2
$\begingroup$

I think I have a proof, but it's a little convoluted.

Since $\tau$ is strictly finer than than $\tau_{st}$, there is an open set $U \in \tau$ such that $U \notin \tau_{st}$. For every $x \in \mathbb{R}$, the sets $U \cup (-\infty, x+1) $ and $U \cup (x, +\infty)$ are both open in $\tau$. However, at most one of the two can be in $\tau_{st}$. For the sake of contradiction, assume both are in $\tau_{st}$, then so is their union, which is $U$, which cannot be true. Thus for every $x \in \mathbb{R}$ we have constructed at least one set open in $\tau$ which is not in $\tau_{st}$, proving their difference is not countable.

Is this correct? Can it be done easier?

$\endgroup$
1
  • $\begingroup$ The argument is incomplete. You have to consider the possibility that $U \cup (x,\infty) =U \cup (y,\infty)$ may hold for lots of pairs $x,y$. $\endgroup$ Jan 24, 2019 at 23:33

1 Answer 1

4
$\begingroup$

Instead of the sets you are considering look at $U\setminus \{x\}$ for $x \in \mathbb R$. You can see that $U\setminus \{x\}\neq U\setminus \{y\}$ whenever $x,y \in U$ and $x \neq y$ ; also $U\setminus \{x\} \in \tau_{st} $ for at most one $x$ (because $U =U\setminus \{x\})\cup U\setminus \{y\}))$ for $x \neq y$ and $U\setminus \{x\} \in \tau $ for all $x$. When $U$ is countable consideration of the intervals $U \cup (x,x+1)$ can be used. I leave the details to you.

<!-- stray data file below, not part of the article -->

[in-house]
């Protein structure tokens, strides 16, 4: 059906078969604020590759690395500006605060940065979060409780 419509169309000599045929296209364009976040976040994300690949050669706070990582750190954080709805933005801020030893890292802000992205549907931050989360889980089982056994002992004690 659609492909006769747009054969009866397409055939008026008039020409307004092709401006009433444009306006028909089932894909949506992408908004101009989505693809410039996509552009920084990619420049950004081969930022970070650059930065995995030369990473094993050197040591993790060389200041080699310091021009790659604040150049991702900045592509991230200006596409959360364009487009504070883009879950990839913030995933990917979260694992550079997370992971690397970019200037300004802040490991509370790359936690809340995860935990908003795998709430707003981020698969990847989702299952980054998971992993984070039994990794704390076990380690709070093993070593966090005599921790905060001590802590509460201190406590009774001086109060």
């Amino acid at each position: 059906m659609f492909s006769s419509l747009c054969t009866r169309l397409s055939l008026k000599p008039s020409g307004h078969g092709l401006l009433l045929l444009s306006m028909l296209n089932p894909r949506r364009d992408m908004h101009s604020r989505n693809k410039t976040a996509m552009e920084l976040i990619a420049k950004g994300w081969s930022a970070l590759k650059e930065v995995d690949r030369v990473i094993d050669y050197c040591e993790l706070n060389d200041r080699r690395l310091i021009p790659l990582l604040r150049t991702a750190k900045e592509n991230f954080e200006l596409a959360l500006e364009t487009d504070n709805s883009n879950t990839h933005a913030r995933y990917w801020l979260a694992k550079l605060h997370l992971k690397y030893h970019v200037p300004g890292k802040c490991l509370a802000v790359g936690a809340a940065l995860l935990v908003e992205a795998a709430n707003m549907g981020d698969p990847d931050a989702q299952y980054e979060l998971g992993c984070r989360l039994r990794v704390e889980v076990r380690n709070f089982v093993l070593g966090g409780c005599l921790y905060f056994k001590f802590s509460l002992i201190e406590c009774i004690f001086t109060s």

$\endgroup$
7
  • $\begingroup$ Won't $U \cup \{x\}^c$ equal $U \cup \{y\}^c$ whenever $x$ and $y$ are either both in $U$ or both not in $U$? $\endgroup$
    – Kasper
    Jan 24, 2019 at 23:45
  • $\begingroup$ @kmm You are right. I have corrected the proof. $\endgroup$ Jan 24, 2019 at 23:49
  • $\begingroup$ I am sorry if I am missing something obvious, but if $x \in U^c$, won't $U \cup \{x\}^c$ just be $\mathbb{R} \setminus \{x\}$, which is in $\tau_{st}$, so it's not in $\tau \setminus \tau_{st}$ $\endgroup$
    – Kasper
    Jan 24, 2019 at 23:53
  • $\begingroup$ @kmm Please check if the proof is OK now. $\endgroup$ Jan 25, 2019 at 0:19
  • $\begingroup$ It looks good to me, thank you very much. $\endgroup$
    – Kasper
    Jan 25, 2019 at 0:24

You must log in to answer this question.

Not the answer you're looking for? Browse other questions tagged .